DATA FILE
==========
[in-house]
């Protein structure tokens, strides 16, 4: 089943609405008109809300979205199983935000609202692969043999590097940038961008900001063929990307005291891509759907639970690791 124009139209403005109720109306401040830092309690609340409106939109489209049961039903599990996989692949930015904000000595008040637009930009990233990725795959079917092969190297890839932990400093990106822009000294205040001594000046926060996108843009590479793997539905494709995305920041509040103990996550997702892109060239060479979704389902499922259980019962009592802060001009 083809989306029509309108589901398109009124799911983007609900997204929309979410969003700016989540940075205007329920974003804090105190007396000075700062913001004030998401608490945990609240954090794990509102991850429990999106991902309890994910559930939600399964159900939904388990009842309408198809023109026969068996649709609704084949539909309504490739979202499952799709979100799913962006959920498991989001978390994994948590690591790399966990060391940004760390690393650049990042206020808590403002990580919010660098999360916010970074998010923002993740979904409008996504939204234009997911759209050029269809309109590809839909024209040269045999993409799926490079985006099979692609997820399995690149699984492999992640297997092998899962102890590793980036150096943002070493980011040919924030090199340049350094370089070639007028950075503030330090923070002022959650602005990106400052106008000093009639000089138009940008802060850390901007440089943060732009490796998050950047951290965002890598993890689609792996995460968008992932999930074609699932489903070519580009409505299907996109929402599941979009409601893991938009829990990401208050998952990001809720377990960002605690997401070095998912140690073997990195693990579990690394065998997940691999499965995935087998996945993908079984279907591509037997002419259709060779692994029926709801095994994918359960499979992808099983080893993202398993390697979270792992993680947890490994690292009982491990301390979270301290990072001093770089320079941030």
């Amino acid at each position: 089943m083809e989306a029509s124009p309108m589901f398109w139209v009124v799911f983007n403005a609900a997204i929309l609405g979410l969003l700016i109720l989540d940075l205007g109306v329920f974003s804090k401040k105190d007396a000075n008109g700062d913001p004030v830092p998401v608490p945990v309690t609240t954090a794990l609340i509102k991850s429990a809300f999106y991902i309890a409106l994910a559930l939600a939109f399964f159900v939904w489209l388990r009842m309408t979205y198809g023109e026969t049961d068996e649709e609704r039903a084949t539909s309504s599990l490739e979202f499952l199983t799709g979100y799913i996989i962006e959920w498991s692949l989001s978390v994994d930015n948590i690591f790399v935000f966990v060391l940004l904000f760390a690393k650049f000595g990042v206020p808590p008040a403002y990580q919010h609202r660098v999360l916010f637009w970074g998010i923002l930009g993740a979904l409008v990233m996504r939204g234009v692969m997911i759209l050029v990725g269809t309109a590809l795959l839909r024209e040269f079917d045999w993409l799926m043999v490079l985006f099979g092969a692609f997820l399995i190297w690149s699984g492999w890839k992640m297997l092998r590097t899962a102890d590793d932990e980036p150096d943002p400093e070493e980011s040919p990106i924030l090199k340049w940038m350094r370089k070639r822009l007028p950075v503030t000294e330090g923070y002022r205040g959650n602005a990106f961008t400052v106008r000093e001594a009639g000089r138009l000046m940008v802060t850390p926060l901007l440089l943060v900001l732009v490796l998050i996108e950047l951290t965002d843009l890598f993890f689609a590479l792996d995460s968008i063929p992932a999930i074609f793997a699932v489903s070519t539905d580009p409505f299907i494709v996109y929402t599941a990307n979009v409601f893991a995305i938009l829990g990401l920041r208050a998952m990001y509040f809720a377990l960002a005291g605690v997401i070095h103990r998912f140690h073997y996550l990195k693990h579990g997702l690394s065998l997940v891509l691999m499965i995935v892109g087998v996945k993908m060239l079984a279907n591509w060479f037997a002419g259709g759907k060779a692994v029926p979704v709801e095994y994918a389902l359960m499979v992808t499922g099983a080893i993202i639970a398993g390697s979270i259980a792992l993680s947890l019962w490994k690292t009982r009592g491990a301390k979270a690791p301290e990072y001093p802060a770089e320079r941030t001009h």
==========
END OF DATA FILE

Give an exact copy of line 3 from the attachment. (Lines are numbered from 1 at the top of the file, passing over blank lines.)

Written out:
């Amino acid at each position: 089943m083809e989306a029509s124009p309108m589901f398109w139209v009124v799911f983007n403005a609900a997204i929309l609405g979410l969003l700016i109720l989540d940075l205007g109306v329920f974003s804090k401040k105190d007396a000075n008109g700062d913001p004030v830092p998401v608490p945990v309690t609240t954090a794990l609340i509102k991850s429990a809300f999106y991902i309890a409106l994910a559930l939600a939109f399964f159900v939904w489209l388990r009842m309408t979205y198809g023109e026969t049961d068996e649709e609704r039903a084949t539909s309504s599990l490739e979202f499952l199983t799709g979100y799913i996989i962006e959920w498991s692949l989001s978390v994994d930015n948590i690591f790399v935000f966990v060391l940004l904000f760390a690393k650049f000595g990042v206020p808590p008040a403002y990580q919010h609202r660098v999360l916010f637009w970074g998010i923002l930009g993740a979904l409008v990233m996504r939204g234009v692969m997911i759209l050029v990725g269809t309109a590809l795959l839909r024209e040269f079917d045999w993409l799926m043999v490079l985006f099979g092969a692609f997820l399995i190297w690149s699984g492999w890839k992640m297997l092998r590097t899962a102890d590793d932990e980036p150096d943002p400093e070493e980011s040919p990106i924030l090199k340049w940038m350094r370089k070639r822009l007028p950075v503030t000294e330090g923070y002022r205040g959650n602005a990106f961008t400052v106008r000093e001594a009639g000089r138009l000046m940008v802060t850390p926060l901007l440089l943060v900001l732009v490796l998050i996108e950047l951290t965002d843009l890598f993890f689609a590479l792996d995460s968008i063929p992932a999930i074609f793997a699932v489903s070519t539905d580009p409505f299907i494709v996109y929402t599941a990307n979009v409601f893991a995305i938009l829990g990401l920041r208050a998952m990001y509040f809720a377990l960002a005291g605690v997401i070095h103990r998912f140690h073997y996550l990195k693990h579990g997702l690394s065998l997940v891509l691999m499965i995935v892109g087998v996945k993908m060239l079984a279907n591509w060479f037997a002419g259709g759907k060779a692994v029926p979704v709801e095994y994918a389902l359960m499979v992808t499922g099983a080893i993202i639970a398993g390697s979270i259980a792992l993680s947890l019962w490994k690292t009982r009592g491990a301390k979270a690791p301290e990072y001093p802060a770089e320079r941030t001009h």